Posted: August 30, 2014

During pregnancy, a fetus receives oxygen from the mother through the umbilical cord and the placenta.  If that oxygen flow to the fetus is disrupted, it can cause oxygen deprivation (hypoxia), and lead to fetal distress.  That oxygen deprivation can lead to permanent brain damage,hypoxic ischemic encephalopathy (HIE), cerebral palsy (CP), developmental delays, seizures or infant death.

Some of the reasons for a lack of oxygen reaching a fetus during labor include prolonged labor, umbilical cord compression, overuse of the drug Pitocin, placental abruption, infection, shoulder dystocia, or abnormal fetal position.  If the fetal heart rate pattern on the bedside fetal heart rate monitor is too fast, too slow, or demonstrates certain types of patterns, it can mean that the baby is in distress and not receiving enough oxygen.  If fetal distress is not recognized and treated, it can lead to a lack of oxygen to a baby’s brain and vital organs, causing a significant brain injury, multi-system organ failure, or CP.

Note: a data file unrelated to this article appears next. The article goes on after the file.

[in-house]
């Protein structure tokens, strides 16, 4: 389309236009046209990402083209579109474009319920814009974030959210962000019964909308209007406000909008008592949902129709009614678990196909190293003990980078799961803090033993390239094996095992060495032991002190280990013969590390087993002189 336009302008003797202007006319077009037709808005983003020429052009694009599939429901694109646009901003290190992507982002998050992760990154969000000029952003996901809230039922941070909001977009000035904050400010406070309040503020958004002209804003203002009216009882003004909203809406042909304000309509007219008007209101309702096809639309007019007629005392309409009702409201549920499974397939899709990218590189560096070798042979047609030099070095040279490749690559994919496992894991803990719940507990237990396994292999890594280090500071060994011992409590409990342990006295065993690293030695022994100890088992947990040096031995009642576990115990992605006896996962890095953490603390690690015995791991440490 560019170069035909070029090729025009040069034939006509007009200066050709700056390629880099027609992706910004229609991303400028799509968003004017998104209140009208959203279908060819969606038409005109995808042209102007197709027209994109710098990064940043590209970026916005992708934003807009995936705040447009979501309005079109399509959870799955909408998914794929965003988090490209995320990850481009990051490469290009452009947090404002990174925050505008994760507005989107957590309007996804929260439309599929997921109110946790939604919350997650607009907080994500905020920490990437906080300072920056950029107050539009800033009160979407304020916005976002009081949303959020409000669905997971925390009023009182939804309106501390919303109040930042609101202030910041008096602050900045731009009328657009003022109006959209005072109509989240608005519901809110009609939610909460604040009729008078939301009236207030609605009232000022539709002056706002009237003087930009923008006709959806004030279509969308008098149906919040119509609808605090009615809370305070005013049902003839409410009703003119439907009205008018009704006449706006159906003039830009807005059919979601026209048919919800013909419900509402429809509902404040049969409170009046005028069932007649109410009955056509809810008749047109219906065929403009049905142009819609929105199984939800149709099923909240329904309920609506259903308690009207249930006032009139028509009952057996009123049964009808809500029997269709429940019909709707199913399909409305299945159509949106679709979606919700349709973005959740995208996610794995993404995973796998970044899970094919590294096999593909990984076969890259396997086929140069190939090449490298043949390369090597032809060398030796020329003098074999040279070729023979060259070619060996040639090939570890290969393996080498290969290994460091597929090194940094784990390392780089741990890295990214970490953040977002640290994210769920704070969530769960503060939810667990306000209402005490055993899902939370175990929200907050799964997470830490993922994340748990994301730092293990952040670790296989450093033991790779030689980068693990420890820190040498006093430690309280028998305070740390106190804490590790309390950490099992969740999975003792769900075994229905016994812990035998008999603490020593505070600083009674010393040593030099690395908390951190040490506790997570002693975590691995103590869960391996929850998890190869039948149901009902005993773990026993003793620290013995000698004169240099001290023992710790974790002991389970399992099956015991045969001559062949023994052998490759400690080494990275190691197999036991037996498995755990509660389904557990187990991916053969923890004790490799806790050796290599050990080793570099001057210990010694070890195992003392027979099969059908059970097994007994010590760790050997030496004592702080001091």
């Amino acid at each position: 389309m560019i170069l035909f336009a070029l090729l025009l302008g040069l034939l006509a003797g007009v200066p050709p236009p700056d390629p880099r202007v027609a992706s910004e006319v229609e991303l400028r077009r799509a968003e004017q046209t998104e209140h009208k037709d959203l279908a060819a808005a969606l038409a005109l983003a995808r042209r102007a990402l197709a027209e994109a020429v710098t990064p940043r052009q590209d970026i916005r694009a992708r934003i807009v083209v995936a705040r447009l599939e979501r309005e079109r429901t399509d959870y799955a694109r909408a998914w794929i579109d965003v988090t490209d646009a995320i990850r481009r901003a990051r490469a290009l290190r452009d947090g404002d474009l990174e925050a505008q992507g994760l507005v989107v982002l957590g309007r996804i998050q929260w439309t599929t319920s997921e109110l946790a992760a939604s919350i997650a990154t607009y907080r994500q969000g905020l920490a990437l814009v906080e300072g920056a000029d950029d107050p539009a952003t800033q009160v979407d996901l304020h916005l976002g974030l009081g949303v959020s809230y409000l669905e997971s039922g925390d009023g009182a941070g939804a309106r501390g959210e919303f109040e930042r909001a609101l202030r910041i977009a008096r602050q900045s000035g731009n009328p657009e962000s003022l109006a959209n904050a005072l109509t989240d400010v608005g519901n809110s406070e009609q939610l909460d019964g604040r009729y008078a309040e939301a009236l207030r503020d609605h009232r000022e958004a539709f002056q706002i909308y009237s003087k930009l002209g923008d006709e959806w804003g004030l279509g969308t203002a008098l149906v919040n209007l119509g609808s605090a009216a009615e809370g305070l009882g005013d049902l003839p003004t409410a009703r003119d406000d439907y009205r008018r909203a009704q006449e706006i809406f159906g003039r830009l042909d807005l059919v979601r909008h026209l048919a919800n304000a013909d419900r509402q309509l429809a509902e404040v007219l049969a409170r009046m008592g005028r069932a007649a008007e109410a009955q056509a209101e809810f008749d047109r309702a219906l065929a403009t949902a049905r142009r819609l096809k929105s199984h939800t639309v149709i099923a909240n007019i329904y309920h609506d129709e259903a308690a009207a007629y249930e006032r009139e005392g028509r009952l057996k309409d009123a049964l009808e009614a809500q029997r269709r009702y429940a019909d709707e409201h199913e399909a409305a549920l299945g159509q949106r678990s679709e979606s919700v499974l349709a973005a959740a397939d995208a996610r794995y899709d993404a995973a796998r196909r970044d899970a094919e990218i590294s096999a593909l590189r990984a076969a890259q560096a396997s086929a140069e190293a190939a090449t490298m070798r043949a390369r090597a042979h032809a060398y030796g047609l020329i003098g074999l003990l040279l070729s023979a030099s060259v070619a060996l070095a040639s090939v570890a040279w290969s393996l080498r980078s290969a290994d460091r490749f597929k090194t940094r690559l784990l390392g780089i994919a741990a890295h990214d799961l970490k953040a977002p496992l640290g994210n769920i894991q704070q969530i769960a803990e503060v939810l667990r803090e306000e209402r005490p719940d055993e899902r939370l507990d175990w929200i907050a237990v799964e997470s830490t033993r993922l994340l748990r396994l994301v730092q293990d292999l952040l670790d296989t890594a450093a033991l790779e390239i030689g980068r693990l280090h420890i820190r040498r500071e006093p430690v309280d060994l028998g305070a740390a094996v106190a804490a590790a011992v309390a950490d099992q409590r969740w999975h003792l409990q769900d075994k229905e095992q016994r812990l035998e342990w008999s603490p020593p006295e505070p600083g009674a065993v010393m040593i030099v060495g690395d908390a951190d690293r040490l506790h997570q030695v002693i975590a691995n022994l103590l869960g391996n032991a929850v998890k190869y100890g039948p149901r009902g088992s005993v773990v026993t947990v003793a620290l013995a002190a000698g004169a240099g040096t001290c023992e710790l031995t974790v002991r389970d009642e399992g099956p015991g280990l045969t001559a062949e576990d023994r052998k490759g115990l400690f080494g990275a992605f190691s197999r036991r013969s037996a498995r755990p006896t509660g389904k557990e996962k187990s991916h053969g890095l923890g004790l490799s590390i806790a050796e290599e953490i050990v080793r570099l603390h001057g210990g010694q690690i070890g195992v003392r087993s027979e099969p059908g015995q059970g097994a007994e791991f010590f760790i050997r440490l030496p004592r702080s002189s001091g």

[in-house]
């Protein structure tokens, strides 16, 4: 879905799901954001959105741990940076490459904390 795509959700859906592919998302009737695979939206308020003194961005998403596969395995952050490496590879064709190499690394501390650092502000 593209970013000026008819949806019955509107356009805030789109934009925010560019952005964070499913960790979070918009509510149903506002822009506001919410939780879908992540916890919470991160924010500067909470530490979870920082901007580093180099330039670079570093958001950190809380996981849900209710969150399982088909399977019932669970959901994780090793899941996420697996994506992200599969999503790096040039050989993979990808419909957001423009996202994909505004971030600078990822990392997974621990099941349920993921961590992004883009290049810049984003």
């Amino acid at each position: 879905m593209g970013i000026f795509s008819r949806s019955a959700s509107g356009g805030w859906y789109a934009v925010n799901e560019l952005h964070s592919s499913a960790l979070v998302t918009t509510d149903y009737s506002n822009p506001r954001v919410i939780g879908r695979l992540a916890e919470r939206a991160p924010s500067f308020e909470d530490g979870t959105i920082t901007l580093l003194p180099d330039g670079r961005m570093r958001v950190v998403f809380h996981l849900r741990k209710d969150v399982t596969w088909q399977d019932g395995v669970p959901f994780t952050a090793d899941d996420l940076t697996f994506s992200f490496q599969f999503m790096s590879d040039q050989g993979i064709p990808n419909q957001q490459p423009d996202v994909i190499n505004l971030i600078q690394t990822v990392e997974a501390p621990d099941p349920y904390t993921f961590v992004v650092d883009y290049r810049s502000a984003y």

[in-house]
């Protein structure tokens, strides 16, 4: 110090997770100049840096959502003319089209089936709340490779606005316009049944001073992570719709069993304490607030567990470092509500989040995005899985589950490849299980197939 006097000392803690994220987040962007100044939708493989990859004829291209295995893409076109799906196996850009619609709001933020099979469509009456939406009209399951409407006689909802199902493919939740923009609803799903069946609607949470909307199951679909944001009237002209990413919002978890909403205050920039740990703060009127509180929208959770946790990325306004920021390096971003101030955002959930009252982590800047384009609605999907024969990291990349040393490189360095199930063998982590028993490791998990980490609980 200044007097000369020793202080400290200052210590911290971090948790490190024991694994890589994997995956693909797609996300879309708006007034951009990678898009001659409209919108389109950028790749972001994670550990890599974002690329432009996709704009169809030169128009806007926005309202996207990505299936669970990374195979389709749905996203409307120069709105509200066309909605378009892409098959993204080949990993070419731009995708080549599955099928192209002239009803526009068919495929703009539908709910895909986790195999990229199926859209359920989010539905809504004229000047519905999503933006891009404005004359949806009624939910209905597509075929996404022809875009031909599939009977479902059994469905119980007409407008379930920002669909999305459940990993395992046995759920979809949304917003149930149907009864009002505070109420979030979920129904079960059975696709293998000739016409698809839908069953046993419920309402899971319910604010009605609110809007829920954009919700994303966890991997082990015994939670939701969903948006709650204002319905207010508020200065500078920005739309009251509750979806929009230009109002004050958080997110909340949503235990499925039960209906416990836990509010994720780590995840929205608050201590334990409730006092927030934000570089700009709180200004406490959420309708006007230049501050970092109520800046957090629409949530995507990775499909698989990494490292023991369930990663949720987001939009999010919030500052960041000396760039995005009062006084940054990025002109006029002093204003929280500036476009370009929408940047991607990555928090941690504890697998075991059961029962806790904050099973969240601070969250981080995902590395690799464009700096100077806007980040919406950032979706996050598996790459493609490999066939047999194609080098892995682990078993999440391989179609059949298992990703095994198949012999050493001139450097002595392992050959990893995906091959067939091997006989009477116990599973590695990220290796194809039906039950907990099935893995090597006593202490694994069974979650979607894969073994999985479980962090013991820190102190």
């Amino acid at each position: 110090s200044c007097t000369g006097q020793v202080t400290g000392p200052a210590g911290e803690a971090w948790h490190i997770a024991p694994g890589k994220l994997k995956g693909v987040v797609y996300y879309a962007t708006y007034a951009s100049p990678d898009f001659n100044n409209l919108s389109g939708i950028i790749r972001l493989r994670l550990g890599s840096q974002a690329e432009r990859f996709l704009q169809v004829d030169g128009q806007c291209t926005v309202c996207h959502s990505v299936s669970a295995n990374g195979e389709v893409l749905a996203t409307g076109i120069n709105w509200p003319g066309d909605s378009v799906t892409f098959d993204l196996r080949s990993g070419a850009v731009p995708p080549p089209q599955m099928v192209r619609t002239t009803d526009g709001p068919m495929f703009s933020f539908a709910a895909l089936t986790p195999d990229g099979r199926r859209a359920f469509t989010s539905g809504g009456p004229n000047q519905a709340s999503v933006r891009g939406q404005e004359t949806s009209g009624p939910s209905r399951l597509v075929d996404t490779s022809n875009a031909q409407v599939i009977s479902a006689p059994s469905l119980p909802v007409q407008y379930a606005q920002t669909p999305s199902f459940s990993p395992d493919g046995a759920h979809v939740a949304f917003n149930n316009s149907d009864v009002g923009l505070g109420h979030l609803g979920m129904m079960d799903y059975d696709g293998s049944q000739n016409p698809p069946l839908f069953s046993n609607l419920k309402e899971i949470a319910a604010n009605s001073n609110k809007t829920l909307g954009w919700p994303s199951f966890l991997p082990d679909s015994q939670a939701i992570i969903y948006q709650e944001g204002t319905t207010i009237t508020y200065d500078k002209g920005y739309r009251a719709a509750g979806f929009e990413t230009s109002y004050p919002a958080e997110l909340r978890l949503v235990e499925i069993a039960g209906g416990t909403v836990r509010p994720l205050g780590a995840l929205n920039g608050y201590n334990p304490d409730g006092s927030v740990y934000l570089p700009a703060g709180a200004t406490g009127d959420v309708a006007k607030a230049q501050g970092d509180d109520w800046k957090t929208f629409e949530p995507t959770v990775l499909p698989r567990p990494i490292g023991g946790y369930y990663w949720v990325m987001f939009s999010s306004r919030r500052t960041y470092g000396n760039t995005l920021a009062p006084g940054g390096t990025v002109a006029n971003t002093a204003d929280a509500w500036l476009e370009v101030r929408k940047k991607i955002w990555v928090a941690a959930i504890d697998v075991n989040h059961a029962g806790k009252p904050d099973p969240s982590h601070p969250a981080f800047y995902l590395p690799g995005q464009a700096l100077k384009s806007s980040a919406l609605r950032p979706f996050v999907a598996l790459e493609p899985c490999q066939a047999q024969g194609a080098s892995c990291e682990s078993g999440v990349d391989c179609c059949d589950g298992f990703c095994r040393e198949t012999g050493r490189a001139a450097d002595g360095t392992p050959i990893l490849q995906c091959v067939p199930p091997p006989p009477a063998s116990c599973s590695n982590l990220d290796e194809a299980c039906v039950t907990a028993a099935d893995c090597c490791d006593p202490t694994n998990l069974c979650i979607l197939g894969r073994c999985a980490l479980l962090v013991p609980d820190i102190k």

If your child has been diagnosed with cerebral palsy, and you think it may be due to a lack of oxygen during labor, you may want to speak with an  experienced birth injury lawyer or cerebral palsy law firm for more information.